Since the program's inception in 2005, NASA's Centennial Challenges has awarded more than $6 million to 15 different competition-winning teams through 23 events.
WASHINGTON, April 4, 2013 -- Registration is open for teams seeking to compete in the $1.5 million energy storage competition known as the Night Rover Challenge, sponsored by NASA and the Cleantech Open of Palo Alto, Calif.
To win, a team must demonstrate a stored energy system that can power a simulated solar-powered exploration vehicle that can operate through multiple cycles of daylight and extended periods of darkness.
"The goal of the Night Rover Challenge is to stimulate innovations in energy storage technologies of value in extreme space environments, such as the surface of the moon, or for electric vehicles and renewable energy systems here on Earth," said Michael Gazarik , NASA's associate administrator for Space Technology at NASA Headquarters in Washington. "NASA wants this challenge to generate new ideas that will allow planetary rovers the ability to take on a night shift, and possibly create new energy storage technologies for applications of benefit here on our home planet."
This is a Centennial Challenge in which NASA provides the prize purse for technological achievements by independent teams while the Cleantech Open manages the competition as NASA's allied organization. The challenge is extended to individuals, groups and companies working outside the traditional aerospace industry. Unlike most contracts or grants, awards will be made only after solutions are demonstrated successfully.
During the Night Rover Challenge energy storage systems will receive electrical energy from a simulated solar collector during daylight hours. During darkness, the stored energy will be used for simulated thermal management, scientific experimentation, communications and rover movement. A winning system must exceed the performance of an existing state-of-the-art system by a pre-determined margin. The winning system will be the one that has the highest energy storage density.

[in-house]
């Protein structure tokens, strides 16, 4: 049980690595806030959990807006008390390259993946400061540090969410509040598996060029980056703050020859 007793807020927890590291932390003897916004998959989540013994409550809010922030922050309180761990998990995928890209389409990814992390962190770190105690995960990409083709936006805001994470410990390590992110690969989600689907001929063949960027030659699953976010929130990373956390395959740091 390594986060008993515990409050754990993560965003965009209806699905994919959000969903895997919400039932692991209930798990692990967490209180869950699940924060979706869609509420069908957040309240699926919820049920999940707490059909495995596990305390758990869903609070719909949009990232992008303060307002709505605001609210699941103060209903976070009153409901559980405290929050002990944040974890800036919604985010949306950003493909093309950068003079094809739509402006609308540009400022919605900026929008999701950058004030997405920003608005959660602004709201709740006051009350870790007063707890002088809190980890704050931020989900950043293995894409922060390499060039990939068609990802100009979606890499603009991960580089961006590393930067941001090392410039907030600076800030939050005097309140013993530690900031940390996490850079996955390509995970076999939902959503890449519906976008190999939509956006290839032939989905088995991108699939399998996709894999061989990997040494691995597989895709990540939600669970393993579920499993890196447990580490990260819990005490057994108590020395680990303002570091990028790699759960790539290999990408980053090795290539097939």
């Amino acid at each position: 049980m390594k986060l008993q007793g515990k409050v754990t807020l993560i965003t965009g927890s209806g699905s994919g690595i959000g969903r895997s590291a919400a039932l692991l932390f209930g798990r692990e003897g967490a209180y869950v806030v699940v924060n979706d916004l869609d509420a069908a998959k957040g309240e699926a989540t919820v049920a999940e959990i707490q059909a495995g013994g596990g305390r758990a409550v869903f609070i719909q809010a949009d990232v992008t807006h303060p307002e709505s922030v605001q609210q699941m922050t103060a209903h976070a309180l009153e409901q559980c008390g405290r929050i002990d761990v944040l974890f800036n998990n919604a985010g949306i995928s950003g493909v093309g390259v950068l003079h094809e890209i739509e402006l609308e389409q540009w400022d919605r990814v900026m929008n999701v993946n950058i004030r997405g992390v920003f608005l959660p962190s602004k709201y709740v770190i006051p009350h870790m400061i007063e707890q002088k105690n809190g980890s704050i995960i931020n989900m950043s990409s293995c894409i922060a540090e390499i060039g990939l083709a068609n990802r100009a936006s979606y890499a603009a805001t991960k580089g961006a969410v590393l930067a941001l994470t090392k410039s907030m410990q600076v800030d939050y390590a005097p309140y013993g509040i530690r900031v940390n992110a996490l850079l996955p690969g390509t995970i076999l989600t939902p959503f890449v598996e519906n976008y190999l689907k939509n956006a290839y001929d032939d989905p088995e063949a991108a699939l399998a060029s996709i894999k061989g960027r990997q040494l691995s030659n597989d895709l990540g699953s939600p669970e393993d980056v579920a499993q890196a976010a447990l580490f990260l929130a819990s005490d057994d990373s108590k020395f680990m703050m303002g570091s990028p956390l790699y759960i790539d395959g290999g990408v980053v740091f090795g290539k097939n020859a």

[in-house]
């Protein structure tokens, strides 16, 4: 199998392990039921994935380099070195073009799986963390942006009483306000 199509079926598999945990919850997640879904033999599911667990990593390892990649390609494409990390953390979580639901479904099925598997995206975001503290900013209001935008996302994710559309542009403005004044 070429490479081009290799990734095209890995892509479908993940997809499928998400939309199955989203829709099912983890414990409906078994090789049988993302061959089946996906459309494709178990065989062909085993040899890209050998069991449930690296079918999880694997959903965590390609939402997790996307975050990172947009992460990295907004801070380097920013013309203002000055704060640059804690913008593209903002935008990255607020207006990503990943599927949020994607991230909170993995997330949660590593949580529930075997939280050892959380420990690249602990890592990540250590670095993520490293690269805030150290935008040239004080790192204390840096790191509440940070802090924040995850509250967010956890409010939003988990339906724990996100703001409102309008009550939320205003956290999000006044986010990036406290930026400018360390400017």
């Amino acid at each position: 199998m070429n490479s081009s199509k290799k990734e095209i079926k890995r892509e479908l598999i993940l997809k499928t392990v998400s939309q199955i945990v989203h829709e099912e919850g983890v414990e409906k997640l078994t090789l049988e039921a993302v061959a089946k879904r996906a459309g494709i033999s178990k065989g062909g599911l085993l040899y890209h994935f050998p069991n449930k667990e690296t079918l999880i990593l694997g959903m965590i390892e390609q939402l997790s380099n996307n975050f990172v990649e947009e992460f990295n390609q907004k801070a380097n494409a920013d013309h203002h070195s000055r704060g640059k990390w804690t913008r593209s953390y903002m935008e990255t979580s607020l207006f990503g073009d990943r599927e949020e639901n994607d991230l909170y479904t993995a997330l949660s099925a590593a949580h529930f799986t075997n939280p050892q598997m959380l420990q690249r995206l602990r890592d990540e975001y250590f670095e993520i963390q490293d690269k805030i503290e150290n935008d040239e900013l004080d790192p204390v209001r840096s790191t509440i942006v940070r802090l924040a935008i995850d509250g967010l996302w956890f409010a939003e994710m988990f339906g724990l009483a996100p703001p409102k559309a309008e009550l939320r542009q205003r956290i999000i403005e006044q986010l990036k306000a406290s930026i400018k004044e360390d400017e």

"The partnership NASA has with the Cleantech Open allows us to leverage taxpayer dollars in advancing technology development in this critical area," said Larry Cooper , Centennial Challenges program executive at NASA Headquarters. "Technology development is a priority for NASA; we push technology development effectively by partnering with industry and academia to advance our nation's space exploration and science goals while maintaining America's technology edge."
Since the program's inception in 2005, NASA's Centennial Challenges has awarded more than $6 million to 15 different competition-winning teams through 23 events. Competitors have included private companies, citizen inventors and academia working outside the traditional aerospace industry. The competitions are managed by nonprofit organizations that cover the cost of operations through commercial or private sponsorships.
The Cleantech Open bills itself as the world's largest accelerator for renewable, or clean, energy technology development. Its mission is to find, fund and foster entrepreneurs with big ideas that address today's most urgent energy, environmental, and economic challenges. A not-for-profit organization, the Cleantech Open provides the infrastructure, expertise and strategic relationships that turn clever ideas into successful global clean-technology companies.
For information about the Night Rover Challenge and how to register a team, visit:
For more information about the Cleantech Open, visit:
NASA's Centennial Challenges program is part of the agency's Space Technology Mission Directorate, which is innovating, developing, testing and flying hardware for use in NASA's future missions. For more information about NASA's Space Technology Mission Directorate and its Centennial Challenges Program, visit: